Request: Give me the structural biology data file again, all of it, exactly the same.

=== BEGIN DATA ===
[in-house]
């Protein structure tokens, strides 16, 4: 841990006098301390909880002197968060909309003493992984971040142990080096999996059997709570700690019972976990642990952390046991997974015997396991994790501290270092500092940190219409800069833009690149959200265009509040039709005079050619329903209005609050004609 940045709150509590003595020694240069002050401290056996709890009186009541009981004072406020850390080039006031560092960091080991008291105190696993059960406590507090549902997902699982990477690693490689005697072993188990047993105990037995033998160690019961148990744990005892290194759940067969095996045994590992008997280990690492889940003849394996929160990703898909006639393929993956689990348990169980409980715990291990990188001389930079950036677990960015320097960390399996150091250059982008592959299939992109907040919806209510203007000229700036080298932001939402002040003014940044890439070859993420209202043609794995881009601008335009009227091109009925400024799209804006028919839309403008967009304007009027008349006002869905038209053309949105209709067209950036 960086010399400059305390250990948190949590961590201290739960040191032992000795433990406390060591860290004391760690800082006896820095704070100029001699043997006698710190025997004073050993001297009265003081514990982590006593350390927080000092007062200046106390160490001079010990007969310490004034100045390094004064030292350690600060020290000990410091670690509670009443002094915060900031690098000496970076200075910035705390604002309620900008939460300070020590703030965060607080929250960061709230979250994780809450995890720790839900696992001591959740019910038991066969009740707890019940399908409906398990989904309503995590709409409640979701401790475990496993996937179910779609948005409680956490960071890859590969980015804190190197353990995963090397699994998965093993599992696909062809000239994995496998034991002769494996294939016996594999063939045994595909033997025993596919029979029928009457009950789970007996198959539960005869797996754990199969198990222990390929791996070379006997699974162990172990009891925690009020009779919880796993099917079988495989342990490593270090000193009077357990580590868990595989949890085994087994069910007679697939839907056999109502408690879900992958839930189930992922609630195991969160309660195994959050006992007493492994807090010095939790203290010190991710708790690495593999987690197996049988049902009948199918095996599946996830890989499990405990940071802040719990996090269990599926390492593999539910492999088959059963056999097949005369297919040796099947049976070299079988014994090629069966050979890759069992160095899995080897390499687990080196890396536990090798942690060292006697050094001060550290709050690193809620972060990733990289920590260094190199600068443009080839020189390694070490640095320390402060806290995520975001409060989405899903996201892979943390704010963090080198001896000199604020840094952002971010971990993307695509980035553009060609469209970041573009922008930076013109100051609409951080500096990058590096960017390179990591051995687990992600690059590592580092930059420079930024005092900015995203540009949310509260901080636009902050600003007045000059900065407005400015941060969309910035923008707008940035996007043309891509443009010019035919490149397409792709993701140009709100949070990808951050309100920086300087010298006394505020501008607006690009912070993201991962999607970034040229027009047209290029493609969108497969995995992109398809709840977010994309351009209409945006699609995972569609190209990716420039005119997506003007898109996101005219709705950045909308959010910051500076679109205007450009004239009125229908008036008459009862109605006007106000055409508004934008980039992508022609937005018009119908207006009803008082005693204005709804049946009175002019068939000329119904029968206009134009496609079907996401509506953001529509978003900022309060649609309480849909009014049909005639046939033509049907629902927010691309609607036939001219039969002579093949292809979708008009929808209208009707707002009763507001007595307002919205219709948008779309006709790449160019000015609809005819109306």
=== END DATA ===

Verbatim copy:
[in-house]
């Protein structure tokens, strides 16, 4: 841990006098301390909880002197968060909309003493992984971040142990080096999996059997709570700690019972976990642990952390046991997974015997396991994790501290270092500092940190219409800069833009690149959200265009509040039709005079050619329903209005609050004609 940045709150509590003595020694240069002050401290056996709890009186009541009981004072406020850390080039006031560092960091080991008291105190696993059960406590507090549902997902699982990477690693490689005697072993188990047993105990037995033998160690019961148990744990005892290194759940067969095996045994590992008997280990690492889940003849394996929160990703898909006639393929993956689990348990169980409980715990291990990188001389930079950036677990960015320097960390399996150091250059982008592959299939992109907040919806209510203007000229700036080298932001939402002040003014940044890439070859993420209202043609794995881009601008335009009227091109009925400024799209804006028919839309403008967009304007009027008349006002869905038209053309949105209709067209950036 960086010399400059305390250990948190949590961590201290739960040191032992000795433990406390060591860290004391760690800082006896820095704070100029001699043997006698710190025997004073050993001297009265003081514990982590006593350390927080000092007062200046106390160490001079010990007969310490004034100045390094004064030292350690600060020290000990410091670690509670009443002094915060900031690098000496970076200075910035705390604002309620900008939460300070020590703030965060607080929250960061709230979250994780809450995890720790839900696992001591959740019910038991066969009740707890019940399908409906398990989904309503995590709409409640979701401790475990496993996937179910779609948005409680956490960071890859590969980015804190190197353990995963090397699994998965093993599992696909062809000239994995496998034991002769494996294939016996594999063939045994595909033997025993596919029979029928009457009950789970007996198959539960005869797996754990199969198990222990390929791996070379006997699974162990172990009891925690009020009779919880796993099917079988495989342990490593270090000193009077357990580590868990595989949890085994087994069910007679697939839907056999109502408690879900992958839930189930992922609630195991969160309660195994959050006992007493492994807090010095939790203290010190991710708790690495593999987690197996049988049902009948199918095996599946996830890989499990405990940071802040719990996090269990599926390492593999539910492999088959059963056999097949005369297919040796099947049976070299079988014994090629069966050979890759069992160095899995080897390499687990080196890396536990090798942690060292006697050094001060550290709050690193809620972060990733990289920590260094190199600068443009080839020189390694070490640095320390402060806290995520975001409060989405899903996201892979943390704010963090080198001896000199604020840094952002971010971990993307695509980035553009060609469209970041573009922008930076013109100051609409951080500096990058590096960017390179990591051995687990992600690059590592580092930059420079930024005092900015995203540009949310509260901080636009902050600003007045000059900065407005400015941060969309910035923008707008940035996007043309891509443009010019035919490149397409792709993701140009709100949070990808951050309100920086300087010298006394505020501008607006690009912070993201991962999607970034040229027009047209290029493609969108497969995995992109398809709840977010994309351009209409945006699609995972569609190209990716420039005119997506003007898109996101005219709705950045909308959010910051500076679109205007450009004239009125229908008036008459009862109605006007106000055409508004934008980039992508022609937005018009119908207006009803008082005693204005709804049946009175002019068939000329119904029968206009134009496609079907996401509506953001529509978003900022309060649609309480849909009014049909005639046939033509049907629902927010691309609607036939001219039969002579093949292809979708008009929808209208009707707002009763507001007595307002919205219709948008779309006709790449160019000015609809005819109306």